BY AJ TRAGER
WASHINGTON D.C. – Dozens of people have been camping out in front of the U.S. Supreme Court since Friday, enduring cold temperatures and rain, in order to ensure that they get a seat in the room when the high court hears testimony from supporters and opponents of marriage equality tomorrow morning.
They began lining up at 6 a.m. on April 24, four days before the hearing. With 100 hours to go before the nine justices will hear arguments over the constitutionality of state bans on same-sex marriage, Frank Colasonti Jr. and his husband Jim Ryder joined the queue of dedicated individuals in front of the courthouse.
Colasonti and Ryder are 17th and 18th in line at SCOTUS, but in March of 2014 they were the first couple in Oakland county to get married, following a court ruling that struck down Michigan's voter-approved ban on same-sex marriage. Over 300 couples were legally married in the state before a stay was placed on the decision by the 6th Circuit Court of Appeals. This year, after 26 years of being together, they celebrated their first wedding anniversary.
"The rest of the people can't get married in Michigan. We feel an obligation, a duty, until everyone can get married, that we need to fight for everybody else still," Ryder said. "We just got lucky, that's all."
Just two spots ahead of them, Kathleen Perrin holds spot number 15. Perrin runs the website Equality Case Files, which she started in 2010 to provide easy, online access to legal documents surrounding the same-sex marriage lawsuits that have been rapidly moving through federal and state courts since 2013 (when SCOTUS struck down parts of the Defense of Marriage Act in United States v. Windsor).
Perrin, Colasonti and Ryder are no strangers to camping out in front of courthouses. They met in California during the 2013 trial on Prop 8 and are now among the first group of people who intend on sitting in the courtroom Tuesday.
Unlike the last time the couple camped out before the California court, legal professionals and the public must hold a spot in line since no one but the plaintiffs are guaranteed a seat before the justices. There are two lines forming: one side for the public and one side for the lawyers. Many people have professionally paid spot-sitters holding a place in line during the wait. As of 9 a.m. Monday morning, Colasonti reported 67 people are waiting in line.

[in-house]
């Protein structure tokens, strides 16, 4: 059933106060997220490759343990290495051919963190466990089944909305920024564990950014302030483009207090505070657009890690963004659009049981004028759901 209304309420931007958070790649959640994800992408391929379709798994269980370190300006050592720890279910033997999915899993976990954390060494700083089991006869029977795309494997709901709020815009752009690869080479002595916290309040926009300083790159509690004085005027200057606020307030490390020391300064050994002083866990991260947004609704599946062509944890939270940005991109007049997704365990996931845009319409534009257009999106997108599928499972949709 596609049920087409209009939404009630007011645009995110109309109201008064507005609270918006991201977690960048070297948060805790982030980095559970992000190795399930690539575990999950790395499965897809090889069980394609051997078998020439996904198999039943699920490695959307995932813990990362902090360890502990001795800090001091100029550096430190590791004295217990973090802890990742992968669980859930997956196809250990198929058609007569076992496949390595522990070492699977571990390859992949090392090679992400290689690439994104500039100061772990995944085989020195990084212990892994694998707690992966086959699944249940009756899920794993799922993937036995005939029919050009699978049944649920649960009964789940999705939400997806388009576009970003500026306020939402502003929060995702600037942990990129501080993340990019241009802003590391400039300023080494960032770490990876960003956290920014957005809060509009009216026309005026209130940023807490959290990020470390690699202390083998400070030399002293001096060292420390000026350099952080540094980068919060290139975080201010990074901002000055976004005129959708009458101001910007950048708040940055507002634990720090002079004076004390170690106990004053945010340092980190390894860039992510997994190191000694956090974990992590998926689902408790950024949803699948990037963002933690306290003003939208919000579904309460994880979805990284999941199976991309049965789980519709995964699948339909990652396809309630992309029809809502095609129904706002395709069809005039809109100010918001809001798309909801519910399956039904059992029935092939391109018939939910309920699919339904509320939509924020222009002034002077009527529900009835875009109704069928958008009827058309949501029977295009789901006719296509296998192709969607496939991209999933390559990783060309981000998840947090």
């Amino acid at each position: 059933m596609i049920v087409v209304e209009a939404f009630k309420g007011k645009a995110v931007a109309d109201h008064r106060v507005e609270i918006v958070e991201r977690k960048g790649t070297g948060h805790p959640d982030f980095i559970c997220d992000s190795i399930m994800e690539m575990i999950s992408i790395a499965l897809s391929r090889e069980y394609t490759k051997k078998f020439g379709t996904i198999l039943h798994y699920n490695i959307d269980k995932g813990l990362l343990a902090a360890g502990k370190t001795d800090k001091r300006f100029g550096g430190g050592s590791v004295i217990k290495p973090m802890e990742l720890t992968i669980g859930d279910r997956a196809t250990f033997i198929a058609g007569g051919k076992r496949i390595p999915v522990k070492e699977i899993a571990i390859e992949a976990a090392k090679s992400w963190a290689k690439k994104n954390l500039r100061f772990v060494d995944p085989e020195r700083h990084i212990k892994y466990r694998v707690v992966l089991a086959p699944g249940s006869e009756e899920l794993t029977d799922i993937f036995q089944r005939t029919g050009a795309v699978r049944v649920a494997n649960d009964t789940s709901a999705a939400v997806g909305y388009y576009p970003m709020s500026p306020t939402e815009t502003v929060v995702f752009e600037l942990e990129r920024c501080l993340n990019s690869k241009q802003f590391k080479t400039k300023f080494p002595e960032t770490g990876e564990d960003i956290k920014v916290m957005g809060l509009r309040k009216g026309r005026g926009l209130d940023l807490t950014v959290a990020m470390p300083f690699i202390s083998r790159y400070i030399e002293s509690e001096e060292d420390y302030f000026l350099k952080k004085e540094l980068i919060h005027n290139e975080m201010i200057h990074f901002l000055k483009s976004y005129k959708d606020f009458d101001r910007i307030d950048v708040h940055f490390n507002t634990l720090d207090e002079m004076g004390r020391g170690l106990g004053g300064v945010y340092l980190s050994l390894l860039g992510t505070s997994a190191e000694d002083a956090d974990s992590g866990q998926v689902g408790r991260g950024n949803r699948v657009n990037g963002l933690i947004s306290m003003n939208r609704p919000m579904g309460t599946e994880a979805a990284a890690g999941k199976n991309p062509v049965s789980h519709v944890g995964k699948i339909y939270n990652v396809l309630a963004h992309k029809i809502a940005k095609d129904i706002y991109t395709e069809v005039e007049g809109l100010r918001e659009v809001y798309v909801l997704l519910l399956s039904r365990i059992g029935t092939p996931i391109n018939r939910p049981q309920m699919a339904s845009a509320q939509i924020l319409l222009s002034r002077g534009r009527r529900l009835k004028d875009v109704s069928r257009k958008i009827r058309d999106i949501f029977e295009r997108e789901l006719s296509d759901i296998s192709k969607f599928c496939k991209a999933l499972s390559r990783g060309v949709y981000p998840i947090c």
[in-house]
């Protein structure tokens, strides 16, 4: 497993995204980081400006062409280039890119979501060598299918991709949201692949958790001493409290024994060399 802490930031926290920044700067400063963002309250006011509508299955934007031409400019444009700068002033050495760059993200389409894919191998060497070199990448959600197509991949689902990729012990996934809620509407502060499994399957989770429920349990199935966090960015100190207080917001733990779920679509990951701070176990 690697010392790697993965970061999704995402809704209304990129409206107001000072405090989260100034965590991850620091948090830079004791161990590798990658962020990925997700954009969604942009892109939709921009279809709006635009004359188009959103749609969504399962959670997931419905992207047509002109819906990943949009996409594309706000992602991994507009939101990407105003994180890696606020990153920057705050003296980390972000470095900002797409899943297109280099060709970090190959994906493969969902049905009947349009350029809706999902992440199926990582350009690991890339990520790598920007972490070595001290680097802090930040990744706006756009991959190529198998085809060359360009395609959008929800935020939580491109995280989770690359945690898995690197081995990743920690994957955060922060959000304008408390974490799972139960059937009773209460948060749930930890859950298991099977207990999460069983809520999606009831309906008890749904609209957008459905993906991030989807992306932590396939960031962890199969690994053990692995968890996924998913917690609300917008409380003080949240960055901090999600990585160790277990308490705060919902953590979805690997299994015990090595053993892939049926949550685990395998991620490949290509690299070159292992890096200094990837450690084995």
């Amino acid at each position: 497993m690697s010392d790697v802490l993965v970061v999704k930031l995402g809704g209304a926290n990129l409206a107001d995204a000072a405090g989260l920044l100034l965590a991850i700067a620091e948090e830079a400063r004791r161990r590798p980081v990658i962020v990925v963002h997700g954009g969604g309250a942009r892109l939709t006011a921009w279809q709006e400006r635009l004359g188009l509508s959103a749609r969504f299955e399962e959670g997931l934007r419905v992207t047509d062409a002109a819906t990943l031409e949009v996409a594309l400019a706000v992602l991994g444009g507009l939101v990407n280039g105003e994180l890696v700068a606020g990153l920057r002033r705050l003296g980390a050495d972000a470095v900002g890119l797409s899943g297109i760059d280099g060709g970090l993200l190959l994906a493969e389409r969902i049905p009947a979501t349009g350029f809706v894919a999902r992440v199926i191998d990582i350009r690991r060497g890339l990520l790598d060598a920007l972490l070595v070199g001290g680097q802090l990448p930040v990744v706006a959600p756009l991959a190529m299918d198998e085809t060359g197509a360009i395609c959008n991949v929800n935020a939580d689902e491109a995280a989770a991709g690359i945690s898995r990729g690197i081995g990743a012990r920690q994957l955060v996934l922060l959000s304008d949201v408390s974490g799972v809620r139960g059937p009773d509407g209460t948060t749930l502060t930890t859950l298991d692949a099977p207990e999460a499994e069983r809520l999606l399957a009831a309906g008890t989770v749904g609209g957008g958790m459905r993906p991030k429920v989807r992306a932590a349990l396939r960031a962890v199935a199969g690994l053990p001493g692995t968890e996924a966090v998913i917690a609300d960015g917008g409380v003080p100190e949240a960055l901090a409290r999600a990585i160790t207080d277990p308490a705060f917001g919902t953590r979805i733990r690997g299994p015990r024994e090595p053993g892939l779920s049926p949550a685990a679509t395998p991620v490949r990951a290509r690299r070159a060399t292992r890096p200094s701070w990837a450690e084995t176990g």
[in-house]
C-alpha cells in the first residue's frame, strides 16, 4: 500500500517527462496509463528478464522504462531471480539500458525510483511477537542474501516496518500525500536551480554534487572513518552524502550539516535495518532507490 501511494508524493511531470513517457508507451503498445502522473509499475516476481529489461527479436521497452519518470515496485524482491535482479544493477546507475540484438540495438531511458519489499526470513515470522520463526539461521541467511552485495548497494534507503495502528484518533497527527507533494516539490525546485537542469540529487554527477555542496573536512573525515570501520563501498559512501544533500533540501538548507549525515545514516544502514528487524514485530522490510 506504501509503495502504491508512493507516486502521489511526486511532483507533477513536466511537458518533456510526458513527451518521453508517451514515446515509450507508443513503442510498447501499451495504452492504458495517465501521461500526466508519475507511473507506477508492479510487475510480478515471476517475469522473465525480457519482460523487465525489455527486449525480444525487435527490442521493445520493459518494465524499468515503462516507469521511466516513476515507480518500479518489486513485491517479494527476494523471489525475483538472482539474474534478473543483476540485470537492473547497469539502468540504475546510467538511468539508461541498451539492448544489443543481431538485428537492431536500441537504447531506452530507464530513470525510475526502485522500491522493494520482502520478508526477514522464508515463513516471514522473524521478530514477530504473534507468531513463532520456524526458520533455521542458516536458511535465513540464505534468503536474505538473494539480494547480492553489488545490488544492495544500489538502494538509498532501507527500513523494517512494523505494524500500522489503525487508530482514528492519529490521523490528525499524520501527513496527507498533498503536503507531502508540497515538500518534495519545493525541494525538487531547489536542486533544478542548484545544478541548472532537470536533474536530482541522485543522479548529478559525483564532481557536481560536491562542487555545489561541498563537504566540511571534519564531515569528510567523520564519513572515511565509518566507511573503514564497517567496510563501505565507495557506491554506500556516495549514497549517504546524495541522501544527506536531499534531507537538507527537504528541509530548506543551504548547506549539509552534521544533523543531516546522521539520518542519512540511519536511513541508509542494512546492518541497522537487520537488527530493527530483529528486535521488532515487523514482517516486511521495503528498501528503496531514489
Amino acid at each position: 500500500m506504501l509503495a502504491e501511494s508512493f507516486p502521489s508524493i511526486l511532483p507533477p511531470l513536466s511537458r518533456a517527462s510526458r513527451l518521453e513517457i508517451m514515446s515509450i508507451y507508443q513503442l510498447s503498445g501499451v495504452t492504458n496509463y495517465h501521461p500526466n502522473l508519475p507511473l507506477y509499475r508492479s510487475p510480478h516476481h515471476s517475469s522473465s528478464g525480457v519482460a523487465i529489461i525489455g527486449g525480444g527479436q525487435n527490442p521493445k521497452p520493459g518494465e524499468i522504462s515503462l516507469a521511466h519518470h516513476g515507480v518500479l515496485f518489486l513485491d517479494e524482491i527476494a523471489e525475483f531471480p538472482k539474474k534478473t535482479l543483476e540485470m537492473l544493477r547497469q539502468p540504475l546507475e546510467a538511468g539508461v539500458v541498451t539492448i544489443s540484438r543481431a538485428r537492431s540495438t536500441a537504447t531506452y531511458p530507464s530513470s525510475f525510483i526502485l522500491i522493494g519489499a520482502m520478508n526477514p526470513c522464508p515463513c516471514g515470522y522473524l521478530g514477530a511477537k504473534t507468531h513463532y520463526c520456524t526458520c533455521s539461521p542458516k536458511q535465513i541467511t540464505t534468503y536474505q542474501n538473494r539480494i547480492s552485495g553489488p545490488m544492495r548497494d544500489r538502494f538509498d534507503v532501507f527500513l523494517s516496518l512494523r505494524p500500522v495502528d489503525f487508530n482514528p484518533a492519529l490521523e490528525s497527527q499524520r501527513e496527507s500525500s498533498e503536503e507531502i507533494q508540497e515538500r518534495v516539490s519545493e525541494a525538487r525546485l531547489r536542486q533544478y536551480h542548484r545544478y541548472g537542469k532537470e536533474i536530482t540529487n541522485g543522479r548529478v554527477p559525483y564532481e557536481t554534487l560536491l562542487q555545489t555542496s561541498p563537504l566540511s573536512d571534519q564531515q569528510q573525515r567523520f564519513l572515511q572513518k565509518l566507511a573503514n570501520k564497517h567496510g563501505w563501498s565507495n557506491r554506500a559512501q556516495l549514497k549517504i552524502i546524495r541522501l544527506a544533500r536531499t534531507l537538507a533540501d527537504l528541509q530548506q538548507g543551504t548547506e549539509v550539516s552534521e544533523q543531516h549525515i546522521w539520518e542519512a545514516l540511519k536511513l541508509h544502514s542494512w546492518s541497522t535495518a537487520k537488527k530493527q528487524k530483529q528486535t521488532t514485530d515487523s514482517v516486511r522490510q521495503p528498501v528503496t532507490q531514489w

Colasonti and Ryder brought fleece blankets, sleeping bags, chairs and tarps to protect themselves from the rain, a plethora of snacks to keep their energy up and even a bottle of bubbles for entertainment.
"It's an experience that you can tell people about, but it is something to be felt and seen," Colasonti said. "We had scores of elderly people who were walking through our area, and a lot of the elderly women were yelling, 'Yay, go for it!' People are very supportive."
With less than 24 hours before the doors open, Colasonti and Ryder are sleep deprived but full of excitement and energy as the hours dwindle down, drawing nearer to the historic day in U.S history.
"It feels important and necessary. I'm happy to be able to be here to witness it and to actually see the wheels of justice turning and the movement in the country functioning. You really do see it here in Washington D.C.," Ryder explained.
Over the course of the weekend they've met many of the marriage plaintiffs and their legal teams as well as public supporters and anti-marriage equality protestors. A day before the trial they will attend a reception hosted by the Michigan delegation for DeBoer and Rowse and then they will attend a plaintiffs' reception, hosted by the Freedom to Marry and the Human Rights Campaign.
"It's people like (Michigan plaintiffs) Jayne and April who have a public face of loving, caring parents. Everybody can relate to it," Colasonti said.
"And the courage to speak up. People don't necessarily have that courage or feel afraid that they can be out," Ryder said.
The day of the trial, Colasonti and Ryder intend on waking up early, packing up their SCOTUS campsite and storing it at a local hotel along with Perrin's materials. Then, after such a long wait, they will finally head into the courthouse. Before the rest of the country even has access to the arguments and the justices responses, this Michigan couple will be among a small group of individuals in the nation lucky enough to see history take place. No electronics are allowed in the courtroom and lockers are provided to store jackets and other materials. Audio from the two-and-a-half-hour arguments will be made available to the public at 2 p.m. April 28 at http://www.supremecourt.gov/.
"I asked my coworkers the other day how their marriages were fairing since we got married, and surprisingly nobody is divorced, nobody is having any marital problems," Ryder joked. "For all the negative things that we've heard about gay marriage and how it breaks down the morals of society and destroys the whole of other people's families, it's nice to know that Frank and I don't have the power to destroy marriages."